Questions remain unanswered in L.A.’s apparel industry after President-elect Donald Trump declared that his administration plans to exercise the exit clause of the United States’ current North American Free Trade Agreement (NAFTA).
A longstanding critic of free trade agreements, Trump has already said that he plans to renegotiate the U.S. deal in NAFTA, sending the already declining clothing manufacturers in Southern California into further fear over its future, as many manufacturers are currently operating factories in Mexico.
Established in 1994, NAFTA allows free trade among Canada, Mexico and the U.S., which also exempts tariffs. The agreement has since prompted American auto, air conditioning and apparel industry to relocate their factories to Mexico where labor is less costly compared to the U.S. as minimum wage continues to rise.
Many of L.A.’s Korean-owned clothing manufacturers, which make up a large portion of the fashion district in downtown, are no exception to the potential effect of Trump’s NAFTA exit plans. Even premier denim brans, including True Religion, Hudson Jeans and Joe’s Jeans, use Mexico as their base for up to 70 percent of manufactured goods.
To put the affordability of operating a factory in Mexico into perspective, cost for manufacturing a pair of jeans is approximately $15, while it would cost $35 in L.A.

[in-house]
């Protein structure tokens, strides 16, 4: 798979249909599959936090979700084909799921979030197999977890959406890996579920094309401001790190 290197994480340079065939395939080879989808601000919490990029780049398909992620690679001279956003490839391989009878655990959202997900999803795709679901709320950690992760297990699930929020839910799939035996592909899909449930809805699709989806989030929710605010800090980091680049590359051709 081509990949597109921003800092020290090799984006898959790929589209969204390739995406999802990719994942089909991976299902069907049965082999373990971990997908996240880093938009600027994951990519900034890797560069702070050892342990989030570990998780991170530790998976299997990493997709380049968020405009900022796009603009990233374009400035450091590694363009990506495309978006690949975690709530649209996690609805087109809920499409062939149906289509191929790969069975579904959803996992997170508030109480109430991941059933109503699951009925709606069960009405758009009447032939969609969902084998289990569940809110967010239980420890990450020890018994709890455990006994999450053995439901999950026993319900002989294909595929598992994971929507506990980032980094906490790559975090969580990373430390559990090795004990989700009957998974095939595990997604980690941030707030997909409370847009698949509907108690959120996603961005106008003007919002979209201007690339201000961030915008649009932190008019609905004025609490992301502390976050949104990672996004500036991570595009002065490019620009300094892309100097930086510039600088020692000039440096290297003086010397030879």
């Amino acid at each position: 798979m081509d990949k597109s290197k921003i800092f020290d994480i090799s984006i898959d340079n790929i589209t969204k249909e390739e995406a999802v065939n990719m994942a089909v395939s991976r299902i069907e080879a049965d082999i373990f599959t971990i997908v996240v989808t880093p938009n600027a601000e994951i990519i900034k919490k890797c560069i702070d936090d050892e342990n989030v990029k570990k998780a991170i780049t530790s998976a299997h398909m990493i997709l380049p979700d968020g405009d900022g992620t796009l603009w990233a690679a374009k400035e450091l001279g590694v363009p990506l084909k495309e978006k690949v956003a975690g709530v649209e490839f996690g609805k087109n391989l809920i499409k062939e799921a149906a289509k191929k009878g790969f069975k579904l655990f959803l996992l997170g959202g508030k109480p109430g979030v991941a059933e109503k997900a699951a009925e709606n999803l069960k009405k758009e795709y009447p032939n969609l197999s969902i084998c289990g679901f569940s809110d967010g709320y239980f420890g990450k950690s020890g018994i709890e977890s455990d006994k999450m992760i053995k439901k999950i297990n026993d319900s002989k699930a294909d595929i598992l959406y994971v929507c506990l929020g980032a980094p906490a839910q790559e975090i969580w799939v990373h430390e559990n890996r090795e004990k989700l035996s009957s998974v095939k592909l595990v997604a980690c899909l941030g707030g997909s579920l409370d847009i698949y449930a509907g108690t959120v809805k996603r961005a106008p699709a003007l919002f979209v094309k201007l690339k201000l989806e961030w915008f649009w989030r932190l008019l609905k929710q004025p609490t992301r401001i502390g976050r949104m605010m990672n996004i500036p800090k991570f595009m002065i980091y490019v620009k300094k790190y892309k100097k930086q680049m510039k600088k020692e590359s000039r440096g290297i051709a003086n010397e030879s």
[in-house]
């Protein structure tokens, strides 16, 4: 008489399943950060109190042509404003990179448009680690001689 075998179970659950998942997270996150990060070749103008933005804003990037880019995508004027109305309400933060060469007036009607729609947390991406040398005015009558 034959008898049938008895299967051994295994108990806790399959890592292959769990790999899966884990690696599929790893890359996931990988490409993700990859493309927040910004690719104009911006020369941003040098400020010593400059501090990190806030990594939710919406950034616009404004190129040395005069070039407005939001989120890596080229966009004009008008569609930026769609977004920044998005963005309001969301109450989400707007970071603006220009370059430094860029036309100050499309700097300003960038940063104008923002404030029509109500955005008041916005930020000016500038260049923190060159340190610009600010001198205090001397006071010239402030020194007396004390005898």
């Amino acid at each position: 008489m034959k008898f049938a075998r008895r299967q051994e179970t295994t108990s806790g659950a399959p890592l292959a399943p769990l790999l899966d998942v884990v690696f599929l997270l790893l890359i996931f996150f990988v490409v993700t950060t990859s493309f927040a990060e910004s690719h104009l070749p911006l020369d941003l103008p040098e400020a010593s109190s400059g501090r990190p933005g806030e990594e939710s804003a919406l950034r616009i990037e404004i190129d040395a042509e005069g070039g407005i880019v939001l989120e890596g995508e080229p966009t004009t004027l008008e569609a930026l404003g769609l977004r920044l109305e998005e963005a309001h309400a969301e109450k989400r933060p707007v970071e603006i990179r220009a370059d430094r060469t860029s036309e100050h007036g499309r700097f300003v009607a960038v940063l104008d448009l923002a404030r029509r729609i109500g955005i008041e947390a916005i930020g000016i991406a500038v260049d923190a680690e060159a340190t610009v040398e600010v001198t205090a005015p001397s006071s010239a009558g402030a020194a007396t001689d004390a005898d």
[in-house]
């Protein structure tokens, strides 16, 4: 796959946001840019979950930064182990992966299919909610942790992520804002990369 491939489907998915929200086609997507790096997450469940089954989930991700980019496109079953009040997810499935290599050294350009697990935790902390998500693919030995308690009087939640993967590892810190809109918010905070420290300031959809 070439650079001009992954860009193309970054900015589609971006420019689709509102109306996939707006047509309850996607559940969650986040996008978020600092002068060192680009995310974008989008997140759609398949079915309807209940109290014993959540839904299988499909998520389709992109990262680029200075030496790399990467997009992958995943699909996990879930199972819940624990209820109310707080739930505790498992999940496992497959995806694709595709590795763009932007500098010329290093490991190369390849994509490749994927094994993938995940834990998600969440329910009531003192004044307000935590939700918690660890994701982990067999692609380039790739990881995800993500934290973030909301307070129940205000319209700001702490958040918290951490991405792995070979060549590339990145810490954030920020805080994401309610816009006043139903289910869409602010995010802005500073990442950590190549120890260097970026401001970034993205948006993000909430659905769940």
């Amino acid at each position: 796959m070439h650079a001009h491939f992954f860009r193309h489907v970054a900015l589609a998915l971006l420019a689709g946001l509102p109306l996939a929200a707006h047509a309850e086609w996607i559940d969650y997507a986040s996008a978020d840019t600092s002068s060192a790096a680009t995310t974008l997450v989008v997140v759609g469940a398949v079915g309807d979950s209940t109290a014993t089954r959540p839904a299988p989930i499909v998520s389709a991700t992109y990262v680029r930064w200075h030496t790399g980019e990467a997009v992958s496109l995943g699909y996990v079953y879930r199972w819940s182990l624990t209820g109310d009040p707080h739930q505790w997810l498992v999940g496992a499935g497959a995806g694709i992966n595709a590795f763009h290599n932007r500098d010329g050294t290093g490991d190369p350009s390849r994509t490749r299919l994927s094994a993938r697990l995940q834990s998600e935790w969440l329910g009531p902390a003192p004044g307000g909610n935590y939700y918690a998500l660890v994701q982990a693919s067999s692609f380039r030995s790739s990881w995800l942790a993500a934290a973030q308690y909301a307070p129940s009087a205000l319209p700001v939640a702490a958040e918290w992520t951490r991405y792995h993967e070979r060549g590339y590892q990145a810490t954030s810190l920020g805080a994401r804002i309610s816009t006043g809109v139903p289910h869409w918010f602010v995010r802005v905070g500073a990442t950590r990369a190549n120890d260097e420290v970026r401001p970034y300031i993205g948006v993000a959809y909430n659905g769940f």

If NAFTA were to be no longer applicable to the U.S., American manufacturers would have to pay 16.8 percent of their total revenue on denim manufactured in Mexico and 32 percent for semisynthetic fabric.
Trump’s motive behind his disdain for NAFTA is in his yearning to force U.S.-owned manufacturing factories to return to the country. However, such a scenario may potentially drive down demand for American denim clothing, as a pair of jeans that was once only $30 per pair would cost $60.
For the time being, the apparel industry is taking the wait-and-see approach, after Trump’s comments relating to NAFTA was primarily about auto or air conditioning manufacturers. Tariffs on clothing is currently dictated by the “yarn forward” rule, which hints that as long as the U.S. apparel factories based in Mexico uses materials produced in the country, tariff on clothes is not expected to soar as greatly as it would for cars and other goods.
Meanwhile, some say that Trump’s claim over the U.S. losing five million jobs since 2000 due to NAFTA is only a one sided perspective. Since 1984, the in-house manufacturing in the U.S. has doubled. Another counterargument is that the loss of jobs is more attributable to automation of manufacturing than outsourcing factories to foreign countries.
Ultimately, Trump’s critics are suggesting that his intention behind opposing NAFTA is merely an attempt to send a message to the rest of North America.
By Moon Ho Kim